Back to our market update!
The SOVx, which represents the index for Sovereign risk in Western Europe and comprising 15 countries including Greece, is drifting wider again:

Same story for the index representing corporate credit risk, Itraxx Main Europe 5 year index (containing 125 names rated at least investment grade):

But in relation to corporate leverage and debt, although companies are already facing margin compressions due to rising commodity prices, company debt in 2012 will slide to its lowest level since 1996 according to a study made by Societe Generale. Some are still deleveraging but most are sitting on a pile of cash and have managed to control and reduce costs (lean and mean?).
Source: Company Debt in Europe Will Slide to Lowest Since 1996: Chart of the Day - Bloomberg.

"Companies’ net debt as a proportion of earnings before interest, taxes, depreciation and amortization will fall its lowest level since 1996 next year, according to Societe Generale."

"The ratio of European companies’ debt to Ebitda will fall to 0.8 in 2012, according to Societe Generale. The last time that corporate debt dropped below Ebitda, European stocks rallied 154 percent over the following five years."

But at the same time, there is a lot of uncertainties due to sovereign issues, with the ongoing European debt issues and the current US debt ceiling debate.
The US 1 year CDS spread is now trading above the 5 year point, although the curve is inverted, there is no need to panic given the level of the spread indicates a very low probability of default (around 6% over 5 years):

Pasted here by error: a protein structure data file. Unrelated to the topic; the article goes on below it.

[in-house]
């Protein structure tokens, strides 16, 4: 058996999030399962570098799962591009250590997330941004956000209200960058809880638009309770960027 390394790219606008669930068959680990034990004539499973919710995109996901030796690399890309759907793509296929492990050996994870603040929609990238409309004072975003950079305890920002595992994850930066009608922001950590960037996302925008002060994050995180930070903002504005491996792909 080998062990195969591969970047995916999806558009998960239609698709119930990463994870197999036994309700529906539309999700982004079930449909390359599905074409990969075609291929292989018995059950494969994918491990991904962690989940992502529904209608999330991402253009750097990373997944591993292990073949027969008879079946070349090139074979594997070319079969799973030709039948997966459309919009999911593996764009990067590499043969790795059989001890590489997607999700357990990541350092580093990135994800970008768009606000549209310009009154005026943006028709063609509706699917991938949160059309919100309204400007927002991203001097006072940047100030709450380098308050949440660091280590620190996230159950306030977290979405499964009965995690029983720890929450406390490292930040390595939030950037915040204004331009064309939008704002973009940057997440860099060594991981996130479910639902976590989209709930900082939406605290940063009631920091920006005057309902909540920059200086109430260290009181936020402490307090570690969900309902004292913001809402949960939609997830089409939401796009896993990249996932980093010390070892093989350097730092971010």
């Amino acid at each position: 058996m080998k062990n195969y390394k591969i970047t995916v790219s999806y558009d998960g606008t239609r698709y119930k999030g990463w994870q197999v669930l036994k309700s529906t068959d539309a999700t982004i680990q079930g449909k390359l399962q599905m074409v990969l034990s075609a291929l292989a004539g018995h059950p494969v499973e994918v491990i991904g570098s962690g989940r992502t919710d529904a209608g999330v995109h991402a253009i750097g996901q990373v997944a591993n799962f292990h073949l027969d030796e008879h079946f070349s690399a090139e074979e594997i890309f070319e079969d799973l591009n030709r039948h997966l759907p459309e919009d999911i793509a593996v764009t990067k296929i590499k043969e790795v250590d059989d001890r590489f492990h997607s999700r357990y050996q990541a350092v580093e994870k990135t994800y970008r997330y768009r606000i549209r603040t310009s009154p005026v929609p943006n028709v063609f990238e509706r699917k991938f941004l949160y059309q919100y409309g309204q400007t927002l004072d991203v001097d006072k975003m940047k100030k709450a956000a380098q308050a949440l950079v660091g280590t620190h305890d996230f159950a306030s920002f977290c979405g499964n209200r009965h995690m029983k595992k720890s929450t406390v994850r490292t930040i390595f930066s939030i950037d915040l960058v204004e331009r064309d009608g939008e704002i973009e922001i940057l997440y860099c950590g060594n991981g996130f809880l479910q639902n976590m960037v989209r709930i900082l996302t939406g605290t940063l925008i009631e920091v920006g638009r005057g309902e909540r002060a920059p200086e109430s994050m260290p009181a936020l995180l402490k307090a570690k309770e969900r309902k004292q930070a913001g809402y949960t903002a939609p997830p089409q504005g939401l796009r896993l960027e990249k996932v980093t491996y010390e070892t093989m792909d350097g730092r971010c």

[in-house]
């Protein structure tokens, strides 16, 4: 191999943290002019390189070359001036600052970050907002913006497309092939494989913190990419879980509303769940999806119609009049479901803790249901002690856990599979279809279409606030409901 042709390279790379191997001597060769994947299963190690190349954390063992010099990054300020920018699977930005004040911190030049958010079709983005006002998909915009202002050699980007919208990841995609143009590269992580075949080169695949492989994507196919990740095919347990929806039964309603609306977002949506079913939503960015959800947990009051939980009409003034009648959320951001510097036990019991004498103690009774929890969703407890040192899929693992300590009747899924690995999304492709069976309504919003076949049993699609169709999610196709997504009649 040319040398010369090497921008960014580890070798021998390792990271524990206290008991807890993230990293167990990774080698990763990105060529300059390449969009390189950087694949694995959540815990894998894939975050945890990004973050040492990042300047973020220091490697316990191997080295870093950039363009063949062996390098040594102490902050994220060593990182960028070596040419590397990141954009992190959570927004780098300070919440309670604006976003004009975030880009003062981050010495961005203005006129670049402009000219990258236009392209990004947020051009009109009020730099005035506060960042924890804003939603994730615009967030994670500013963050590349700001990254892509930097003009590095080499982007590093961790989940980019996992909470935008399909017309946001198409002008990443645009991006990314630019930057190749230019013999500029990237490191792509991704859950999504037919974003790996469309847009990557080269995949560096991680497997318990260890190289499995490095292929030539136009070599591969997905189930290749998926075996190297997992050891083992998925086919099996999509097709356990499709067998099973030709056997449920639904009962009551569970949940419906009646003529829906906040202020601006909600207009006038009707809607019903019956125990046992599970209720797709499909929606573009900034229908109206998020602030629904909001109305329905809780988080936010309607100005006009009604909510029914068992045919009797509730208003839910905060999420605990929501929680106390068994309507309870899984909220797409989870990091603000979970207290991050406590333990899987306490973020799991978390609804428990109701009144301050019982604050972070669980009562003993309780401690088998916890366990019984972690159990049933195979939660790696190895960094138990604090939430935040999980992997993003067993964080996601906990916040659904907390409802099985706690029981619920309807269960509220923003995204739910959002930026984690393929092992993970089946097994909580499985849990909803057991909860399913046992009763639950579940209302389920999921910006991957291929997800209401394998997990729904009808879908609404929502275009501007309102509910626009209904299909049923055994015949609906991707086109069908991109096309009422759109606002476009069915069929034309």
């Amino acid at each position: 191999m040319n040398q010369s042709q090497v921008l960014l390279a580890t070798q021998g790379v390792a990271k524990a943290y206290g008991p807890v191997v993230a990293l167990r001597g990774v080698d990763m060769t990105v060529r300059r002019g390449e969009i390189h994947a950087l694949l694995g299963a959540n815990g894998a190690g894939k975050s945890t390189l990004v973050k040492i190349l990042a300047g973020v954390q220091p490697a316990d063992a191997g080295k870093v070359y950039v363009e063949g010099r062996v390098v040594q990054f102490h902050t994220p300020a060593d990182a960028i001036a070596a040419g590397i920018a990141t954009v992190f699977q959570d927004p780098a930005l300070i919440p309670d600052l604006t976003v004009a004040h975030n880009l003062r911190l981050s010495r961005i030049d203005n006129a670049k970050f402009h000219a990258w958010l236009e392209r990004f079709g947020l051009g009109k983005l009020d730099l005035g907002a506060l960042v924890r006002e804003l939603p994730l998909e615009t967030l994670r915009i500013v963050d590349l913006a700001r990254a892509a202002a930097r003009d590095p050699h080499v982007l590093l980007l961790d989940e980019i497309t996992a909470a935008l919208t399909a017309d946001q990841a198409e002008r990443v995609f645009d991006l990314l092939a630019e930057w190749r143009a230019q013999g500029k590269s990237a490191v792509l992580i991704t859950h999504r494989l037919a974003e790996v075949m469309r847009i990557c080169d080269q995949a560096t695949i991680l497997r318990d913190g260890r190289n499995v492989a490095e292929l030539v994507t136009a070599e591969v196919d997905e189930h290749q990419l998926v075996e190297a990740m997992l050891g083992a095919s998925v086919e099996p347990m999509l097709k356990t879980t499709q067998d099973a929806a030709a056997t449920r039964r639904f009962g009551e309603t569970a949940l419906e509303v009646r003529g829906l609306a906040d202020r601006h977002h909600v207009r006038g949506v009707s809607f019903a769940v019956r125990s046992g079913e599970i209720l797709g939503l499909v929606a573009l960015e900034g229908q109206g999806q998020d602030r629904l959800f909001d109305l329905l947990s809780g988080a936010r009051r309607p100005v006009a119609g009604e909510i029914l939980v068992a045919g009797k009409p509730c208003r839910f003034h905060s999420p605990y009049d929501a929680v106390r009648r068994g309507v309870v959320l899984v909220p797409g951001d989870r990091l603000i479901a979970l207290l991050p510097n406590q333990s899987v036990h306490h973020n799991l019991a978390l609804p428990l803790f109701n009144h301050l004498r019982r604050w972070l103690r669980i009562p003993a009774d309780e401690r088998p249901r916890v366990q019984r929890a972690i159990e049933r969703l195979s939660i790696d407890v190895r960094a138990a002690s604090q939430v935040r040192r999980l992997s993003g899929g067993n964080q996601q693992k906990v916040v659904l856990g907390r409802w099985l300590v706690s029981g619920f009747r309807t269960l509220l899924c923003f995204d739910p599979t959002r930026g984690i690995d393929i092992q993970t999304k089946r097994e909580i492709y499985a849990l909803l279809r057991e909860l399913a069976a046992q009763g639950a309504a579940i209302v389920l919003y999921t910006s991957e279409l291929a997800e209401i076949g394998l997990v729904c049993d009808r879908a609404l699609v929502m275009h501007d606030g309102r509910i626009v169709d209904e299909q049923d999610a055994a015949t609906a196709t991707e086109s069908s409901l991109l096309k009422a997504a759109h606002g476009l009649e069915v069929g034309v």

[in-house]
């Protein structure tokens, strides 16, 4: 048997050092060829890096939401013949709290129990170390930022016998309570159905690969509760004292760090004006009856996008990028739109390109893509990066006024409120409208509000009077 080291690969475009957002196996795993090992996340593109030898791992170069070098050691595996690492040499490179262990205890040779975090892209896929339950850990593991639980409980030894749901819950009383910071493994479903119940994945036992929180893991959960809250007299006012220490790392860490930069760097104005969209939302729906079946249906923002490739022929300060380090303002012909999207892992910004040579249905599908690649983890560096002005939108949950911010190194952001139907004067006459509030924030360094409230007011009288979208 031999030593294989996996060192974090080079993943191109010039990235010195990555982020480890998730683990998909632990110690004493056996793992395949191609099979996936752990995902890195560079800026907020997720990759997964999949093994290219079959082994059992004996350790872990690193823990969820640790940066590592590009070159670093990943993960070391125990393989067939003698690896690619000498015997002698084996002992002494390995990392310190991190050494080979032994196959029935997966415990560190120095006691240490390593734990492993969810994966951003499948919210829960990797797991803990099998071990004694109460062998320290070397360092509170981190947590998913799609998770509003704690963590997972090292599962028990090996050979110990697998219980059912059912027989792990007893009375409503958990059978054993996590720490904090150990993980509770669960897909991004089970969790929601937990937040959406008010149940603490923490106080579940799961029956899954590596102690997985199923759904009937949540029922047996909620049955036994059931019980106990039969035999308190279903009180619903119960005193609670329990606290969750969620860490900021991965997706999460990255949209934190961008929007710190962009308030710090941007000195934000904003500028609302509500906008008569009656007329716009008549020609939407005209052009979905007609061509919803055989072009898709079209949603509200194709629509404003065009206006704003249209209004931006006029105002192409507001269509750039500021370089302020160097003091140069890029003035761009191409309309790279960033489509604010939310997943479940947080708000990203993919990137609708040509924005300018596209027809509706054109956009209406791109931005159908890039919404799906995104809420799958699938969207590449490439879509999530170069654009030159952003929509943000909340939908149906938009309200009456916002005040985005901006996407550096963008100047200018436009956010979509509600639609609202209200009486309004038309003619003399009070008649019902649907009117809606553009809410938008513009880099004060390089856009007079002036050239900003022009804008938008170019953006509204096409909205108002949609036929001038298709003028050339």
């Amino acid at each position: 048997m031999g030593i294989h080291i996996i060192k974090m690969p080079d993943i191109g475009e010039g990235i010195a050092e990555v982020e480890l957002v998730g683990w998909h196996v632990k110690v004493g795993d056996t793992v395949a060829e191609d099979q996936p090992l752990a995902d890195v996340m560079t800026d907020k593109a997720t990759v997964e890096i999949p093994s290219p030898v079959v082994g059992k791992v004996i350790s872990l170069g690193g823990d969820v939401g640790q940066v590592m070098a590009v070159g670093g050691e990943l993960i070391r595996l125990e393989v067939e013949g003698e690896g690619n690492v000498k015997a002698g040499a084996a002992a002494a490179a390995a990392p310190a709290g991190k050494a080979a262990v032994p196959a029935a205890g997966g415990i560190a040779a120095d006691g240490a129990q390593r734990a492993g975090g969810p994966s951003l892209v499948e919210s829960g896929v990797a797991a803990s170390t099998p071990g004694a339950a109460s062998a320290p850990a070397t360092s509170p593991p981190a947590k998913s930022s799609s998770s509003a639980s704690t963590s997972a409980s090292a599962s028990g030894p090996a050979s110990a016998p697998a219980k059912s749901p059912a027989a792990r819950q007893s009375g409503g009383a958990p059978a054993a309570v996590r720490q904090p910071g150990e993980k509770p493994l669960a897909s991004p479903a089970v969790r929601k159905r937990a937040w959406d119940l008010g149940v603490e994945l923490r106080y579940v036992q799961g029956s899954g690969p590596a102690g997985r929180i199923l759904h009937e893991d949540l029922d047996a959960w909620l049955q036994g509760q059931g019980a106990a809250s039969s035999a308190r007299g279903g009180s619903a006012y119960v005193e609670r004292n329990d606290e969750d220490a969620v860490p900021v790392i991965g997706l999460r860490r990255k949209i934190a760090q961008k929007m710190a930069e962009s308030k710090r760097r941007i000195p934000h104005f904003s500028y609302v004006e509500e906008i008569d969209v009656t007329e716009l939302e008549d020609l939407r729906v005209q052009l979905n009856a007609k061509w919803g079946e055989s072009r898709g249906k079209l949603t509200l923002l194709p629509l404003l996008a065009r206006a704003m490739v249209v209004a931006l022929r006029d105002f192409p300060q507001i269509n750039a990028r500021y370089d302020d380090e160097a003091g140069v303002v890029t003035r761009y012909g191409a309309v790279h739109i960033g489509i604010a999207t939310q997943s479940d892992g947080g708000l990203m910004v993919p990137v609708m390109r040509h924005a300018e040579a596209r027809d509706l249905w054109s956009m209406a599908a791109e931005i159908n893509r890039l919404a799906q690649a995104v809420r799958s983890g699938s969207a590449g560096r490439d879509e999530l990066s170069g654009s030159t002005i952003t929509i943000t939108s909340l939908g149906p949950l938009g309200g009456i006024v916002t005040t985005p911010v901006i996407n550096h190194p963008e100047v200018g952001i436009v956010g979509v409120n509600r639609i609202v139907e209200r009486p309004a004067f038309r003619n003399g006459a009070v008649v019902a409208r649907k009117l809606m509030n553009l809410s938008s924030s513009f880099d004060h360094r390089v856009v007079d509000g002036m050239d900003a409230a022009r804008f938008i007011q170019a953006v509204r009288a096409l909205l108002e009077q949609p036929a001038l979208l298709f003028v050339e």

But with the ongoing turmoils, "Risk off" is still the game "du jour".
Vix climbing up steadily, not yet reaching March levels but getting close:

Time for some Macro updates:
The great shock was the release of the US GDP figures for the second quarter as well as the revised figure for the first quarter. Truly appalling. GDP climbed 1.3% at annual space, from an median forecast of 1.8%, but following a 0.4% revised gain in the prior quarter! Revisions to GDP figures indicates that the 2007-2009 recession shrank 5.1% from the fourth quarter of 2007 to the second quarter of 2009, compared to a previously reported 4.1% drop. The second worst contraction in post WWII era was a 3.7% decline in 1957-1958 according to Bloomberg.

Household purchases, which represent 70% of the GDP rose at 0.1%. Slower job growth increases the risk for the second semester. Next week employment figures with the NFP (Nonfarm Payrolls) will be essential and so will be the ISM figures release. There is an increased risk of double dip for the US economy. Massive spending cuts would strike another blow to a faltering US economy.
I pointed out we had stagflation in the UK in my previous post, the US is as well stuck in a stagflationay environment.

The Chicago ISM's business barometer fell to 58.8 in July from 61.1 in June. Figures above 50 signal expansion. The median forecast was for a 60 print.

The US debt ceiling debate will certainly add on company's reluctance to hire in this environment.

So, yes it still "Risk Off" for the time being.

To be continued...